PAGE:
When a passenger on a US Airways flight to Denver got out of control, flight attendants were ready to take him down.
This week, Joseph Wayne Lynch, II was found guilty of interfering with the crew on flight from Philadelphia to Denver in August 2015.
"Because of his loud and odd behavior upon boarding, the lead flight attendant limited his alcohol intake," investigators said.
That's when Lynch became "disruptive and threatening," according to the U.S. Department of Justice.
Lynch allegedly grabbed a flight attendant and kissed her neck.
"He also (falsely) claimed to be a former Green Beret/Special Forces, and he showed off his purported bullet wounds," said investigators.
"When instructed that his conduct was inappropriate, he then began a slew of profanities directed at flight attendants and passengers," investigators said. "Mr. Lynch was so loud that the plane’s captain heard his rants in the cockpit – over radio traffic and despite noise cancelling headphones."
That's when the flight attendants armed themselves with an ice hammer and a pot of hot coffee.
The attendants also grabbed plastic handcuffs and asked two able-bodied passengers to help them in the event that Lynch got even further out of hand.
When confronted, Lynch responded by repeatedly stating, “Let’s go!”
He then promised to bring the airline down, investigators said.
Lynch’s continued escalation of threats and inappropriate behavior eventually led the captain to lock down the cockpit and request law enforcement be waiting at the gate.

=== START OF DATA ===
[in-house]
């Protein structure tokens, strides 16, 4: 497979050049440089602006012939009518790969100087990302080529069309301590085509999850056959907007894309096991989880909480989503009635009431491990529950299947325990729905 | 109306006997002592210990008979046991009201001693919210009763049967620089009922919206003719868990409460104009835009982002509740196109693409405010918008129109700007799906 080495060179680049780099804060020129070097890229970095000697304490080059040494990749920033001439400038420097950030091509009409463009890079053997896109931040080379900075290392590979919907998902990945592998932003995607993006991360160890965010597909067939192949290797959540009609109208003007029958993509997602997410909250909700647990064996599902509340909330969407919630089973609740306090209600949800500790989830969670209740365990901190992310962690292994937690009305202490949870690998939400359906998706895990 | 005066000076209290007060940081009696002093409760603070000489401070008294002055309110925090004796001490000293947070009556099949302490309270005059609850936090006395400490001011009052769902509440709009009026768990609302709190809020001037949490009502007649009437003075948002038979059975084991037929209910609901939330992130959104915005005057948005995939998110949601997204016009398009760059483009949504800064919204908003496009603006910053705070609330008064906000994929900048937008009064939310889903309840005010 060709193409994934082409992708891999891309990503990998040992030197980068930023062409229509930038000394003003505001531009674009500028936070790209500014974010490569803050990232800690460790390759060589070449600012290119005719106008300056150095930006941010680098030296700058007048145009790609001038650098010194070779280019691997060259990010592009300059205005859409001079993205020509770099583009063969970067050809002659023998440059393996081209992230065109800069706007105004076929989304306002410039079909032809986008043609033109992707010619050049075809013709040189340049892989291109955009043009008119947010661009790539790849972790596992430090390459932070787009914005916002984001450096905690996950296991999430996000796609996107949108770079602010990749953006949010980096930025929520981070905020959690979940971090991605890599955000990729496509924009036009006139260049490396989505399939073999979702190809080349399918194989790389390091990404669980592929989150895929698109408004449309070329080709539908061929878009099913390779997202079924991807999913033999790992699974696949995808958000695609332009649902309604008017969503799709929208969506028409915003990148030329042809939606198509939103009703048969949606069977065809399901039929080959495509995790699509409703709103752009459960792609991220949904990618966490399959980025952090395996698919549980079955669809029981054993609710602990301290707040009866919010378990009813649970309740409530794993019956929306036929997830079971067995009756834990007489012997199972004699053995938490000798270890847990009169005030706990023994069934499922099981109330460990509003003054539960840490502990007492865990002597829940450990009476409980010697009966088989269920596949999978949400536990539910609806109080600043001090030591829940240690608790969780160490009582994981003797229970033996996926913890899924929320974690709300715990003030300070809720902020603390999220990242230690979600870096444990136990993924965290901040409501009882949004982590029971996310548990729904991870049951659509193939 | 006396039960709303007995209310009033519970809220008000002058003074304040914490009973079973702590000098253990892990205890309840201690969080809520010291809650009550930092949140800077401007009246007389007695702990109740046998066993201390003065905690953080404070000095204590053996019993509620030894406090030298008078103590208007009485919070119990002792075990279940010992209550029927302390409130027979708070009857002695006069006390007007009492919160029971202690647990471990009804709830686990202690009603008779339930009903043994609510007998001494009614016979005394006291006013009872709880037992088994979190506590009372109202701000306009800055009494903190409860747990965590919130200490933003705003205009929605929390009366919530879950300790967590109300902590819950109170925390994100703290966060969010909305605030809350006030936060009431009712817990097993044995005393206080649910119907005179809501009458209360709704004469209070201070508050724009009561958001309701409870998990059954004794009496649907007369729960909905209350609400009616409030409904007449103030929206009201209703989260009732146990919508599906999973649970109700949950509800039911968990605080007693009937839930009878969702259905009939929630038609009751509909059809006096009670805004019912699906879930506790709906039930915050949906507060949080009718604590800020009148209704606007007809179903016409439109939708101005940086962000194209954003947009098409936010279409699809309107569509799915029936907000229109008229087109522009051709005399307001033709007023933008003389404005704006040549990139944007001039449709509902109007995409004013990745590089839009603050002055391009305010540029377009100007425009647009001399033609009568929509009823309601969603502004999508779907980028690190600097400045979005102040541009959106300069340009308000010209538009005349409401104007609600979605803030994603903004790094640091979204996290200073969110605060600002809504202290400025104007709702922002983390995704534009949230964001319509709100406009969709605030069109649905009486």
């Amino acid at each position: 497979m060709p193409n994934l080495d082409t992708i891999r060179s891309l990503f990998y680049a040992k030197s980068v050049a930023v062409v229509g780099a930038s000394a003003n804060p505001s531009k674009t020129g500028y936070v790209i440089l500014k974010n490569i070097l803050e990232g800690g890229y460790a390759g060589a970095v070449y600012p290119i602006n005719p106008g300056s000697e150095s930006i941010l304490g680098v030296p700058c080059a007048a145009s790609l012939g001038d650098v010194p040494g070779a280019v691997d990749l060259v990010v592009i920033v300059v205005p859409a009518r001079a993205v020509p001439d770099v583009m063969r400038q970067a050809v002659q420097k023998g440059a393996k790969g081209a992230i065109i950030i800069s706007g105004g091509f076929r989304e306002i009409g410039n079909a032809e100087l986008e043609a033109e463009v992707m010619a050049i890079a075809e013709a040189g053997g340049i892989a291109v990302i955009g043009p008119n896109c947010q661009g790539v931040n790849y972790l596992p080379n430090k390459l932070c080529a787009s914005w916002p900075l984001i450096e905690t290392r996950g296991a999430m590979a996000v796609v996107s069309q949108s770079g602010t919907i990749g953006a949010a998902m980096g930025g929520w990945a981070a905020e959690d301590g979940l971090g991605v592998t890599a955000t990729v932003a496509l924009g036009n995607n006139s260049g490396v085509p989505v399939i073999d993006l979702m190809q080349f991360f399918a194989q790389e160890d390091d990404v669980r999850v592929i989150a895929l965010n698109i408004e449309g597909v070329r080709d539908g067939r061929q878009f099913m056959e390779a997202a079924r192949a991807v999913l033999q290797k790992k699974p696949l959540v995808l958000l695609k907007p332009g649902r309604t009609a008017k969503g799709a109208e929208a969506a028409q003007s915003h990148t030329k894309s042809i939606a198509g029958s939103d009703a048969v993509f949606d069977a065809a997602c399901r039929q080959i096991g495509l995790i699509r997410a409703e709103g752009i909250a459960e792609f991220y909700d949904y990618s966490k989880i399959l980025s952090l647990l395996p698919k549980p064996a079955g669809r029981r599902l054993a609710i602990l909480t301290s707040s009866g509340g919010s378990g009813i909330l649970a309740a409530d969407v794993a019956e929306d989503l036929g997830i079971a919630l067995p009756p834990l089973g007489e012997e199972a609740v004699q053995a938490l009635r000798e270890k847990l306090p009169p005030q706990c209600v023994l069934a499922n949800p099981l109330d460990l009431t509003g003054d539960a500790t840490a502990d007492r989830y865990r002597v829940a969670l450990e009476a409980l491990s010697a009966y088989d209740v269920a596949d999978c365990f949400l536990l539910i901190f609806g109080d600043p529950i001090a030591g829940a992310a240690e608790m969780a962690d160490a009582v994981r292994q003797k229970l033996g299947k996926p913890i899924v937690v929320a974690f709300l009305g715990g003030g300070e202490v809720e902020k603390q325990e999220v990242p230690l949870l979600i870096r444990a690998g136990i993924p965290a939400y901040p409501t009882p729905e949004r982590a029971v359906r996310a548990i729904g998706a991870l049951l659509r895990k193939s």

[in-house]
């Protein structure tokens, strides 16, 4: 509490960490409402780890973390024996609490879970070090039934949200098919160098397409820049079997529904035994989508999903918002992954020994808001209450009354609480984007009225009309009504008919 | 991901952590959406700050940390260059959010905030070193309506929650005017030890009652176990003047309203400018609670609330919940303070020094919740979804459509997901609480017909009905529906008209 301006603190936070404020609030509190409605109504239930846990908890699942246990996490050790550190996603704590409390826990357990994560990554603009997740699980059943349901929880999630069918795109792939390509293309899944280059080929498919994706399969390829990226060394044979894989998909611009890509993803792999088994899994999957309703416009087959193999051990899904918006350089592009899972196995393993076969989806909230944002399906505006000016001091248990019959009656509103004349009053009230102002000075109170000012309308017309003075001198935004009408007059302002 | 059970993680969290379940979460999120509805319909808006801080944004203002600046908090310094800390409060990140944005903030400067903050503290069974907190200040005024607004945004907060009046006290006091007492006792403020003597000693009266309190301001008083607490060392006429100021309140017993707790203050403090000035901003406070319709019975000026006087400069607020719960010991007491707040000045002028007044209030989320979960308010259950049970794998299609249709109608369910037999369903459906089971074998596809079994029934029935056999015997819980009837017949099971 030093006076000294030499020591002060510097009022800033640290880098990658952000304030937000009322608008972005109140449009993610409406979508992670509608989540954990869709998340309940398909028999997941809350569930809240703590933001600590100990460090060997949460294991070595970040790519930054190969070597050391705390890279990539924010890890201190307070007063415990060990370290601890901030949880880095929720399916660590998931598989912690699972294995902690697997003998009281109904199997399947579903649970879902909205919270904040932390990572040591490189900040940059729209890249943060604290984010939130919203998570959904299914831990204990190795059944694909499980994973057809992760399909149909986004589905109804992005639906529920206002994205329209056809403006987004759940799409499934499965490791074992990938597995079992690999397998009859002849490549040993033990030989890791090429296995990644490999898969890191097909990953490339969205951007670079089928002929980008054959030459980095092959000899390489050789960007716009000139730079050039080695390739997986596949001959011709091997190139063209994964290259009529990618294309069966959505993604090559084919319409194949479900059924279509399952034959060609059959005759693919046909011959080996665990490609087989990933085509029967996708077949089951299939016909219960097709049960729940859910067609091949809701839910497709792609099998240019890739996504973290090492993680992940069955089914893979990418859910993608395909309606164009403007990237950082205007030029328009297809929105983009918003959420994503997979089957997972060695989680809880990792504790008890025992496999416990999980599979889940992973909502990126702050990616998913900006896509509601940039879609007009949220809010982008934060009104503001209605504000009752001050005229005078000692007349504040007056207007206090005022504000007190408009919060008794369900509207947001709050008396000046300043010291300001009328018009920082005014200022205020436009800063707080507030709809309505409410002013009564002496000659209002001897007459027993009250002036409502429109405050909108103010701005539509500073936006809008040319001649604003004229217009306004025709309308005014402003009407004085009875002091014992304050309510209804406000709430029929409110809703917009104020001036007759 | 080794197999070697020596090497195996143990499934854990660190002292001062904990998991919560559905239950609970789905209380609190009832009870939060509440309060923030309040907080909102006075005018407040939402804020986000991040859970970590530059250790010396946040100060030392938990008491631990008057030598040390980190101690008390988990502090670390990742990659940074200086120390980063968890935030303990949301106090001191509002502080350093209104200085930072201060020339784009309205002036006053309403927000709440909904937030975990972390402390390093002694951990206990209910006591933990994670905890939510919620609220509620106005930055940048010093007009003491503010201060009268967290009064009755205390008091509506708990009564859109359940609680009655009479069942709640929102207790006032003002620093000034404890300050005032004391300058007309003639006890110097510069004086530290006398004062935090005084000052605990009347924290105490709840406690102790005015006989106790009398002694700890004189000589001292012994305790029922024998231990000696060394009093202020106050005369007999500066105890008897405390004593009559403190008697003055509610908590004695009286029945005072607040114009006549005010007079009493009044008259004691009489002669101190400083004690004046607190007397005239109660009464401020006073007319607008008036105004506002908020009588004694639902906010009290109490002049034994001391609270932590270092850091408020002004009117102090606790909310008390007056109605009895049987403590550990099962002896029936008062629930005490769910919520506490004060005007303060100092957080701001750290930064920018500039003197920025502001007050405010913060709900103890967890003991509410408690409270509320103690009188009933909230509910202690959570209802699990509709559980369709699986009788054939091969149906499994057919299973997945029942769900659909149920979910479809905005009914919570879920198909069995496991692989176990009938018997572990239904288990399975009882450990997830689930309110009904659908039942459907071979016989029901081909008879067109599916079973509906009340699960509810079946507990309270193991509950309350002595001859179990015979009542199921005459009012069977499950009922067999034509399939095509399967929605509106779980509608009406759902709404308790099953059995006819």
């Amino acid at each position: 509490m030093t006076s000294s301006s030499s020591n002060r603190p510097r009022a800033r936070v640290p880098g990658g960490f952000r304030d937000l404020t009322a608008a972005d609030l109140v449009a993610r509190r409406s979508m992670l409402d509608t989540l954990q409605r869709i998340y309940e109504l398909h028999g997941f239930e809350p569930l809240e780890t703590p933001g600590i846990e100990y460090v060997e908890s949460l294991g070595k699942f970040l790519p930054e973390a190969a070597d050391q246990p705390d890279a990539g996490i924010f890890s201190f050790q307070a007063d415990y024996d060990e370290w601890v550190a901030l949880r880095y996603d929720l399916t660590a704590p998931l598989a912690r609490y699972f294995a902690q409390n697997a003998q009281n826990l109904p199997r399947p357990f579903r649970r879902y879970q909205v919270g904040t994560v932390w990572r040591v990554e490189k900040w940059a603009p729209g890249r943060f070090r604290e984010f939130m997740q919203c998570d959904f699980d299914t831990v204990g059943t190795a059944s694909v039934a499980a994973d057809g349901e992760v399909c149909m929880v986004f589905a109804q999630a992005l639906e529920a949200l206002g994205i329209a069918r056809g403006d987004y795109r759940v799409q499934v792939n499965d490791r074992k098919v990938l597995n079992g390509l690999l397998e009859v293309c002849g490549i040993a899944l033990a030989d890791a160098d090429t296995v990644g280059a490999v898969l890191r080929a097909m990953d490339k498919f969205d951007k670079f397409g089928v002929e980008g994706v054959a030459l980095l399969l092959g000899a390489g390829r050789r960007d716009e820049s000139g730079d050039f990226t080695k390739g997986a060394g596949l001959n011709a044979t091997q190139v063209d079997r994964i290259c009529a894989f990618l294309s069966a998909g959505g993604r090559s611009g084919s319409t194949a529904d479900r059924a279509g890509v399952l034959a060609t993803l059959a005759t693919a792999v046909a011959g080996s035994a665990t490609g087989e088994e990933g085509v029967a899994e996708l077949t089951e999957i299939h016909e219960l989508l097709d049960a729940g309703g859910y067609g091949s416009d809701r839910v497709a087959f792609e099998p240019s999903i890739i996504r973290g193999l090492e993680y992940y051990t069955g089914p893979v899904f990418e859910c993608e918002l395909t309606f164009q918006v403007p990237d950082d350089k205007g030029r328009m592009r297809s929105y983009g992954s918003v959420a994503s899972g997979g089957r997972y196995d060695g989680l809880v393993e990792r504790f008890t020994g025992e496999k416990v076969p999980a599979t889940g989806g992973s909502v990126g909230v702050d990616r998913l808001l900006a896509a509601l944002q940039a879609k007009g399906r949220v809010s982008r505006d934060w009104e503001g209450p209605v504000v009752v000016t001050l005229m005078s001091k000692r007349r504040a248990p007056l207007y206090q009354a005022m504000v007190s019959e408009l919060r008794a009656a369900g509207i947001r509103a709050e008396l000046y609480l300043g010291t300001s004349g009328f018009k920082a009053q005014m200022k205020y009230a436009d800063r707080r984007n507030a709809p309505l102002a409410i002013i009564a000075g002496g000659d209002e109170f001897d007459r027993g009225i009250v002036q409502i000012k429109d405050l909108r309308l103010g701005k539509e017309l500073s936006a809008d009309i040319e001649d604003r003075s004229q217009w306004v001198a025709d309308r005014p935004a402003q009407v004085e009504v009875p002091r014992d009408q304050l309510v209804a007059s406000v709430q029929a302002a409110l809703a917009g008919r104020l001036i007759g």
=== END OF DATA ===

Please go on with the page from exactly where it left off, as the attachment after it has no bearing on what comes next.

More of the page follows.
"When Denver Police officers arrived, and later an FBI Special Agent, Lynch redirected his threats and anger towards them.
The jury deliberated for approximately three hours before reaching their guilty verdict.
Lynch, who is free on bond, is scheduled to appear next for sentencing, which is scheduled for May 16.
The defendant faces not more than 20 years in federal prison, and up to a $250,000 fine.
“This sort of boorish, abusive and threatening behavior will not be tolerated by the flight crew (and fellow passengers) and constitutes a federal crime that we will prosecute forcefully to protect the flying public," said U.S. Attorney John Walsh. "May this case serve as a warning to others.”
"We're about protecting the safety of the people on the plane," said Walsh. He added the central location of Denver International Airport often lands his office some of these cases. “You have a passenger whose behaving so badly, the pilot says we've got to land. Denver is the nearest airport."